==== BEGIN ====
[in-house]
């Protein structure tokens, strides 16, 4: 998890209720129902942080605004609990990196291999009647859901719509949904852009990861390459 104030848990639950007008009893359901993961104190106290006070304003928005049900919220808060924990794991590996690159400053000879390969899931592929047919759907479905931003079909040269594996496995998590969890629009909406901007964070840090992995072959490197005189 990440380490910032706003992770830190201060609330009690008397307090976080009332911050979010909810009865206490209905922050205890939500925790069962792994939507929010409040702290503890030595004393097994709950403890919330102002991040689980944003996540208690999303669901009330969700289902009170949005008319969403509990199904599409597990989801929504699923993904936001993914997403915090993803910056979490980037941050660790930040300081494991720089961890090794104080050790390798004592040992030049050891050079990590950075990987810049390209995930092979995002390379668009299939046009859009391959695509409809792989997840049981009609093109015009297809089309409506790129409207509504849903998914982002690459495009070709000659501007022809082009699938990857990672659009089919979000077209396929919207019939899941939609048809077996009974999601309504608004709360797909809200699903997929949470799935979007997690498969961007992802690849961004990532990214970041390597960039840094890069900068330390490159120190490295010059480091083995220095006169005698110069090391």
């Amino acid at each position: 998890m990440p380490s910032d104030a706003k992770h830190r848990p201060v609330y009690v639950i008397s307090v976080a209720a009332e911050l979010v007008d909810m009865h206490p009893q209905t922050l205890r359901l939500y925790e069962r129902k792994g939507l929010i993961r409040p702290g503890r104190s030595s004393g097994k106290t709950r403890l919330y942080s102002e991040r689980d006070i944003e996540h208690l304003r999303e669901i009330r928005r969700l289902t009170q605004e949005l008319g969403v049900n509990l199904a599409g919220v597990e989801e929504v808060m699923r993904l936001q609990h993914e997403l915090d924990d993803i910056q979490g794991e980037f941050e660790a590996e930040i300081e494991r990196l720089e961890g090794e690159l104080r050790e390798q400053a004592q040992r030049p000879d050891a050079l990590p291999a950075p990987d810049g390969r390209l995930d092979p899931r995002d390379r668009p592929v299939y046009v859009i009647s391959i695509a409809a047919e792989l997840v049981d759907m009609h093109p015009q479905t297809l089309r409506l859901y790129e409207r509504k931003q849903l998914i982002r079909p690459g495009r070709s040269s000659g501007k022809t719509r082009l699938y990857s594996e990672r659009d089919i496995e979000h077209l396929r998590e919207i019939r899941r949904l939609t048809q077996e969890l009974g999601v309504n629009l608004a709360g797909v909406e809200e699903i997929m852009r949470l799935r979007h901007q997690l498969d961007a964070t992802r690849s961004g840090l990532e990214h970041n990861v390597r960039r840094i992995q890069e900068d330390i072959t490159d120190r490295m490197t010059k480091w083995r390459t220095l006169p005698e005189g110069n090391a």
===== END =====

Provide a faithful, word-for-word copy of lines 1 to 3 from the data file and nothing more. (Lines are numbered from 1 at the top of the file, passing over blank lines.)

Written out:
[in-house]
């Protein structure tokens, strides 16, 4: 998890209720129902942080605004609990990196291999009647859901719509949904852009990861390459 104030848990639950007008009893359901993961104190106290006070304003928005049900919220808060924990794991590996690159400053000879390969899931592929047919759907479905931003079909040269594996496995998590969890629009909406901007964070840090992995072959490197005189 990440380490910032706003992770830190201060609330009690008397307090976080009332911050979010909810009865206490209905922050205890939500925790069962792994939507929010409040702290503890030595004393097994709950403890919330102002991040689980944003996540208690999303669901009330969700289902009170949005008319969403509990199904599409597990989801929504699923993904936001993914997403915090993803910056979490980037941050660790930040300081494991720089961890090794104080050790390798004592040992030049050891050079990590950075990987810049390209995930092979995002390379668009299939046009859009391959695509409809792989997840049981009609093109015009297809089309409506790129409207509504849903998914982002690459495009070709000659501007022809082009699938990857990672659009089919979000077209396929919207019939899941939609048809077996009974999601309504608004709360797909809200699903997929949470799935979007997690498969961007992802690849961004990532990214970041390597960039840094890069900068330390490159120190490295010059480091083995220095006169005698110069090391």
């Amino acid at each position: 998890m990440p380490s910032d104030a706003k992770h830190r848990p201060v609330y009690v639950i008397s307090v976080a209720a009332e911050l979010v007008d909810m009865h206490p009893q209905t922050l205890r359901l939500y925790e069962r129902k792994g939507l929010i993961r409040p702290g503890r104190s030595s004393g097994k106290t709950r403890l919330y942080s102002e991040r689980d006070i944003e996540h208690l304003r999303e669901i009330r928005r969700l289902t009170q605004e949005l008319g969403v049900n509990l199904a599409g919220v597990e989801e929504v808060m699923r993904l936001q609990h993914e997403l915090d924990d993803i910056q979490g794991e980037f941050e660790a590996e930040i300081e494991r990196l720089e961890g090794e690159l104080r050790e390798q400053a004592q040992r030049p000879d050891a050079l990590p291999a950075p990987d810049g390969r390209l995930d092979p899931r995002d390379r668009p592929v299939y046009v859009i009647s391959i695509a409809a047919e792989l997840v049981d759907m009609h093109p015009q479905t297809l089309r409506l859901y790129e409207r509504k931003q849903l998914i982002r079909p690459g495009r070709s040269s000659g501007k022809t719509r082009l699938y990857s594996e990672r659009d089919i496995e979000h077209l396929r998590e919207i019939r899941r949904l939609t048809q077996e969890l009974g999601v309504n629009l608004a709360g797909v909406e809200e699903i997929m852009r949470l799935r979007h901007q997690l498969d961007a964070t992802r690849s961004g840090l990532e990214h970041n990861v390597r960039r840094i992995q890069e900068d330390i072959t490159d120190r490295m490197t010059k480091w083995r390459t220095l006169p005698e005189g110069n090391a």